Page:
San Marzano tomatoes are plum tomatoes named for San Marzano sul Sarno, the small Italian town where they originated. The volcanic soil conditions created by eruptions from Mount Vesuvius are credited with the taste the tomatoes are known for.
Considered the Gucci of canned tomatoes, San Marzanos carry a higher price tag than other Italian or domestically produced canned tomatoes. Like other Italian luxuries (such as Gucci belts and handbags), San Marzano tomato fraud is rampant, with many “fakes” being passed off as the real deal in the US.
Keep reading to learn about this luxury tomato and why it’s nearly impossible to have genuine San Marzano tomatoes.
Looking for seeds? Check availability.
History of the San Marzano Tomato
The San Marzano tomato first became popular around 1875. Cans of these tomatoes from the Campania region in Italy between Naples and Salerno were highly sought after by chefs and home cooks. The incredible flavor and texture is what gave them their primo status.
San Marzano tomatoes have a Protected Destination of Origin (abbreviated as DOP). It’s similar to the protected status of Parmigiano-Reggiano, Balsamic Vinegar, Asiago cheese, and other Italian foods. DOP is a way to guarantee authenticity that a food is what it claims to be. It didn’t take long for fake DOP labels to be placed on “San Marzano” tomatoes not from this region and the practice continues today.
Because of their DOP status, San Marzano tomatoes grown anywhere other than the Campania region in Italy aren’t true San Marzanos — only San Marzano-style tomatoes. But don’t let that discourage you from growing them in your garden.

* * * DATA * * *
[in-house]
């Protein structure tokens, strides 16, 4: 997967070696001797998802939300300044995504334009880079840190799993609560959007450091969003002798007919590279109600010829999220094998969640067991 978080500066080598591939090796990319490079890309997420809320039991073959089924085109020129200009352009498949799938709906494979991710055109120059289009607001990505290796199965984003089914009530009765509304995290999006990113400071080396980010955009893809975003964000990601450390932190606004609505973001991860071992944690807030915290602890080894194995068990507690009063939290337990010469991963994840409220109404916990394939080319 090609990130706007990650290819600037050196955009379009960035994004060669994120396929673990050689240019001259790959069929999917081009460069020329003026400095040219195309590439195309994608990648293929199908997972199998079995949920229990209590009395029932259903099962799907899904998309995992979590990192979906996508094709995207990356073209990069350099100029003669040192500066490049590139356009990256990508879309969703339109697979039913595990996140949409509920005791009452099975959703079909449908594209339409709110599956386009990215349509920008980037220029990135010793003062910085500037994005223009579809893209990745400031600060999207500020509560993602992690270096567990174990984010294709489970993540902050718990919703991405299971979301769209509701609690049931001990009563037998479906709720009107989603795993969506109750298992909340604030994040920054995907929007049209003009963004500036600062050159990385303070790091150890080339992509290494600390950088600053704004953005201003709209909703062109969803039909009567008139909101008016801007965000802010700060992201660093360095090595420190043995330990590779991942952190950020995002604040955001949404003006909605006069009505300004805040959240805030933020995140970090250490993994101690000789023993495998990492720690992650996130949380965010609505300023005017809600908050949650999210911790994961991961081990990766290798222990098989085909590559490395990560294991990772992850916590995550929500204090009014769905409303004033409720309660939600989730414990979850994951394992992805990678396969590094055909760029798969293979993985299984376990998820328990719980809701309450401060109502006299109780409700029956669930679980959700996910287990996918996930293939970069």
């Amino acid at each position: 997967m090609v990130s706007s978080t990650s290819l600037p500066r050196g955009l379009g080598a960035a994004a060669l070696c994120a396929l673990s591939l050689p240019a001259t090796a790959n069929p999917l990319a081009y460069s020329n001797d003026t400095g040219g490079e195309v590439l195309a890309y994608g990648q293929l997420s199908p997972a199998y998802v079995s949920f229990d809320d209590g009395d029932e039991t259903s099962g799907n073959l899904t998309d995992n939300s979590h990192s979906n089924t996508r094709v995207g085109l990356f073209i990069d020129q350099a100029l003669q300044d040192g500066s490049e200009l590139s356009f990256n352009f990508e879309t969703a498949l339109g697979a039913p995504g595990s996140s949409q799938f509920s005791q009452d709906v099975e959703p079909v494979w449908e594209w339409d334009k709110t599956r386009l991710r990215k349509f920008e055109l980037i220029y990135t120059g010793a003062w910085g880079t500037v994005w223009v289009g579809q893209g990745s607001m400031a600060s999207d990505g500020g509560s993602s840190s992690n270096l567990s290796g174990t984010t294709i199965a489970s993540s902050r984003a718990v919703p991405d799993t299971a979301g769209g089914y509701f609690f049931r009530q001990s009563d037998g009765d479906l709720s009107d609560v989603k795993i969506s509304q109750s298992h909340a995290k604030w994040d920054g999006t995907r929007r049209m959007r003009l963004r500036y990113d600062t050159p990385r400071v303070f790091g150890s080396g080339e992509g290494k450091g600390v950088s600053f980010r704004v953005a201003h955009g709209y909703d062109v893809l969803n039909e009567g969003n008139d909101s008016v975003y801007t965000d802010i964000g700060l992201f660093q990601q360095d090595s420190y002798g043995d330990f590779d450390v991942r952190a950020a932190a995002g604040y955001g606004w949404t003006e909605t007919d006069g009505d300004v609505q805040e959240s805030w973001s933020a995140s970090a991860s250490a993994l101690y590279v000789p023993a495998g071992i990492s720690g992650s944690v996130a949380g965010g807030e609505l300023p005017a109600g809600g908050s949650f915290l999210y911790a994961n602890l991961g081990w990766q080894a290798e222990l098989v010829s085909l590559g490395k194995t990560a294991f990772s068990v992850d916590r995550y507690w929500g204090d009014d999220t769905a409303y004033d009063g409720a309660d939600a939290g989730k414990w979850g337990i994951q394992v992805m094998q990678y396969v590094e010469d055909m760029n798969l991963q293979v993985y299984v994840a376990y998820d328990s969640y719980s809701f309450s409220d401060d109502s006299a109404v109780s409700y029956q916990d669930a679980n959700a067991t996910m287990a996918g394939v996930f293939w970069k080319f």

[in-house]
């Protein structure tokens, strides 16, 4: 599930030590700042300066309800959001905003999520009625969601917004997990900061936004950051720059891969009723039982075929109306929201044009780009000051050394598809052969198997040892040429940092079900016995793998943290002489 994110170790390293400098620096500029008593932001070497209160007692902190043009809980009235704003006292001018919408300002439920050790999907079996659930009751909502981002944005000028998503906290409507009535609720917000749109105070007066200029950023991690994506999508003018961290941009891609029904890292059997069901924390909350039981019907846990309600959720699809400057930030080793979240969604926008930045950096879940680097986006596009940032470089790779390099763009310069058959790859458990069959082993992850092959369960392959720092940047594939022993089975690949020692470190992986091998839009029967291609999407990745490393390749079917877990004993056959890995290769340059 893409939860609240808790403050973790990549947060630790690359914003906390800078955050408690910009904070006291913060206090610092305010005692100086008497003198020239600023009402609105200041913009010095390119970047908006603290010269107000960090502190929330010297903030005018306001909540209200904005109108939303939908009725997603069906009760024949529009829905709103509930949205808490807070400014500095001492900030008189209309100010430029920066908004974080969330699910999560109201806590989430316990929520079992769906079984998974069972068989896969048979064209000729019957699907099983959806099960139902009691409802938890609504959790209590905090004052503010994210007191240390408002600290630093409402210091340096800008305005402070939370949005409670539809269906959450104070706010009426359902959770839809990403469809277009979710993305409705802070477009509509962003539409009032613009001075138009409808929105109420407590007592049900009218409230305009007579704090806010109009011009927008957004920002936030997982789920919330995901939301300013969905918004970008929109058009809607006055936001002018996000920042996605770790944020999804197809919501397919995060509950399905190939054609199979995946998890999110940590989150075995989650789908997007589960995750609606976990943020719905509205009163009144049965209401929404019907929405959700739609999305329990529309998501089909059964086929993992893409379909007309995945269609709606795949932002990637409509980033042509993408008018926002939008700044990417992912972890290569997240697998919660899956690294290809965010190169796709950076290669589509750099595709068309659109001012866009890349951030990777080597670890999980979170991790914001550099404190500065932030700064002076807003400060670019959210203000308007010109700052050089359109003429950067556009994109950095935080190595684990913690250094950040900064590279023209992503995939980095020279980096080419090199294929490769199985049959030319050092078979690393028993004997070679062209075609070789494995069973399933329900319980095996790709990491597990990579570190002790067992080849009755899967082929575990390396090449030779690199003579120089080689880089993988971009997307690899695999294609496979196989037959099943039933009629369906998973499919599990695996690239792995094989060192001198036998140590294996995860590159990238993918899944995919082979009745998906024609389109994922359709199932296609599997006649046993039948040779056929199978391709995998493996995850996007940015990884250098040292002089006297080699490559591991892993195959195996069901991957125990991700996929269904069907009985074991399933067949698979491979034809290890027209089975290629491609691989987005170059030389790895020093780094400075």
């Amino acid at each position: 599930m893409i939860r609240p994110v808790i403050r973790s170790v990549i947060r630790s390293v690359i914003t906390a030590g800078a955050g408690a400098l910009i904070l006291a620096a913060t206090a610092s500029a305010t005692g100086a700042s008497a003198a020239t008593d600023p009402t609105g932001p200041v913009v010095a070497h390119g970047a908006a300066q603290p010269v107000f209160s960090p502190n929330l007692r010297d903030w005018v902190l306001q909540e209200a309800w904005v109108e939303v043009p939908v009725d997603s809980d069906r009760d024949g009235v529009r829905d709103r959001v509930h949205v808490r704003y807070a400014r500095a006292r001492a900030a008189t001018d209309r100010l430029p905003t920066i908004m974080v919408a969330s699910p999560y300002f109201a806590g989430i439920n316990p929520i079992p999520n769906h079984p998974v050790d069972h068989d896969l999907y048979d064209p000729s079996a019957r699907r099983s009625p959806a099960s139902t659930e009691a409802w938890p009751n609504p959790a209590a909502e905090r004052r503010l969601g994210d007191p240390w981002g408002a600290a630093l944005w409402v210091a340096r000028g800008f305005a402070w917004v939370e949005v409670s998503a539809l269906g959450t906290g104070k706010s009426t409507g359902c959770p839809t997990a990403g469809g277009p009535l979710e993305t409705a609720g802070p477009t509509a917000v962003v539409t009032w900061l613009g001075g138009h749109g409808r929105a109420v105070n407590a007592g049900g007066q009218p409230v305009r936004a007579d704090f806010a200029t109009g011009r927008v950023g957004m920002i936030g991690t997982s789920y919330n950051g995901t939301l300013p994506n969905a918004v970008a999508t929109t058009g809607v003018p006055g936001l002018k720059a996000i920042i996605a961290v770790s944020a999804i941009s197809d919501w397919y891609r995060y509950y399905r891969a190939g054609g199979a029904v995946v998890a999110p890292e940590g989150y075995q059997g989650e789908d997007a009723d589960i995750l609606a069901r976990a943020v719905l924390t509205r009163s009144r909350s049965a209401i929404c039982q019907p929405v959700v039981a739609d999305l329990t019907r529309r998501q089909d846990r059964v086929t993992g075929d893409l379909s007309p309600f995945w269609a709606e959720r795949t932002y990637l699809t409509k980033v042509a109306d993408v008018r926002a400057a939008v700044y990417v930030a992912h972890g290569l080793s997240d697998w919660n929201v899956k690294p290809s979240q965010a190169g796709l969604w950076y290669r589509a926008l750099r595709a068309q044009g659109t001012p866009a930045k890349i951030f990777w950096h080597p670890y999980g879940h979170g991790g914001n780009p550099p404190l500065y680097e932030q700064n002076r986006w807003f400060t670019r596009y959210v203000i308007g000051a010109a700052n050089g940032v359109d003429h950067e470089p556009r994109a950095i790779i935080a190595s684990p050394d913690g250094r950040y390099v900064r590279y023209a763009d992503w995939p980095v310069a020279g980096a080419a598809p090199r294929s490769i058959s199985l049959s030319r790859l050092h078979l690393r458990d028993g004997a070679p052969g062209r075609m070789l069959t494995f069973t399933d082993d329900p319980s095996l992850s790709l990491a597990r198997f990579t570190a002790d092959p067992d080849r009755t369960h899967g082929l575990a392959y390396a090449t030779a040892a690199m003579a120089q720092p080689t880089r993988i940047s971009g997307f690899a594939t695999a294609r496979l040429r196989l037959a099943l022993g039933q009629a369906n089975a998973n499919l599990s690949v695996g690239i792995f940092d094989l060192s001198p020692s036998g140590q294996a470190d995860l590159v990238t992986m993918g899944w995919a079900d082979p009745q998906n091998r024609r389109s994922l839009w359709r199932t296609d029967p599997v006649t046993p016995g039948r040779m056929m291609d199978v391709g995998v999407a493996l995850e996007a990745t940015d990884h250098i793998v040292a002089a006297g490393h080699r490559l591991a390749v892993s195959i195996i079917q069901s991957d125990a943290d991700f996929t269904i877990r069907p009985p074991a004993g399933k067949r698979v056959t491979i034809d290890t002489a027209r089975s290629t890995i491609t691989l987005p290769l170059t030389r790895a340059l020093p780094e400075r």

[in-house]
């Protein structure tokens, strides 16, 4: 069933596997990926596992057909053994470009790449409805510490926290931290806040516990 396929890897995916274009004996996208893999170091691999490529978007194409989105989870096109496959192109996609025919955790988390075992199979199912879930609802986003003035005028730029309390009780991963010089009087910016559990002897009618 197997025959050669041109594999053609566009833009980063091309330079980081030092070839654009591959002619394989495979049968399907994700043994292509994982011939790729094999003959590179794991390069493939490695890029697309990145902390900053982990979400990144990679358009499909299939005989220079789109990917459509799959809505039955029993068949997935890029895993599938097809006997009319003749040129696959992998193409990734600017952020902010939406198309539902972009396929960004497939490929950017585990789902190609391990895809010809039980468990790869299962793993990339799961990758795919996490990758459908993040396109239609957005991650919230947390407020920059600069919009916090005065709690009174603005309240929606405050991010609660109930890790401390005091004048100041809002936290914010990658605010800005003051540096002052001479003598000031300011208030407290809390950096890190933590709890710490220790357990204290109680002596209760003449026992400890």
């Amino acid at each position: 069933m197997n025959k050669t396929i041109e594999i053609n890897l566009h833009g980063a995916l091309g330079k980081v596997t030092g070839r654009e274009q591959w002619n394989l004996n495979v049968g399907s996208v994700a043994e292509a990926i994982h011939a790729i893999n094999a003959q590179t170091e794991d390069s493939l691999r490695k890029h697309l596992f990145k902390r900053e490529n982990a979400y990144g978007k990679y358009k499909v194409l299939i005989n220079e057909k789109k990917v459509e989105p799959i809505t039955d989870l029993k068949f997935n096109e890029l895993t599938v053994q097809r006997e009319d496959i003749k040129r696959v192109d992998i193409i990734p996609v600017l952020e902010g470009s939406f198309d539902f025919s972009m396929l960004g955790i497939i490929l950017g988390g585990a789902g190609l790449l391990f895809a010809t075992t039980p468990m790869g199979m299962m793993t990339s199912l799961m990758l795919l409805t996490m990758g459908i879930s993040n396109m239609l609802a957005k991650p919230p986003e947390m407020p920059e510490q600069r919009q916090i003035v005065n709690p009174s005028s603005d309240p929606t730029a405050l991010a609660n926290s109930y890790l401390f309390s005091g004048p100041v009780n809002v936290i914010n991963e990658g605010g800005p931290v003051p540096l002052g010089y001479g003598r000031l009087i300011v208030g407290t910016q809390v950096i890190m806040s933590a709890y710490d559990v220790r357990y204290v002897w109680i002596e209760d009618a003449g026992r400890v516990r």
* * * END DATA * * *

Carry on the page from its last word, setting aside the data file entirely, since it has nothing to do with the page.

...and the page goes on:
Characteristics of the San Marzano Tomato
The San Marzano tomato is an indeterminate variety that grows 6-8 feet tall and produces a high yield. Fruit is bright red with an oblong shape that’s pointy at one end. They’re longer and thinner than other plum tomatoes. The tomatoes grow in clusters of 6-8 fruits and the vines need stakes or cages for support.
A mid-season tomato. Fruit ripens 75-85 days after transplanting and plants keeps producing until the first frost.
Meaty fruit with fewer seeds than other plum tomatoes (2 seed pockets instead of 5). The taste is a perfect balance of sweet and tart.
Small, 1-3 inches in length and weighing 4-6 ounces.
Zones 5-10. Starter plants are hard to find, so start seeds indoors 8 weeks before the last spring frost. San Marzanos are ideal for small-space or patio gardens.
Size and Spacing
Plant tomatoes when the seedlings are 6 inches tall, spacing them 24-36 inches apart. Plant with the lower 2/3 of the plant below ground and pinch off all but the top 2 sets of leaves. Before planting San Marzanos, read the Soil section below about their phosphorus needs.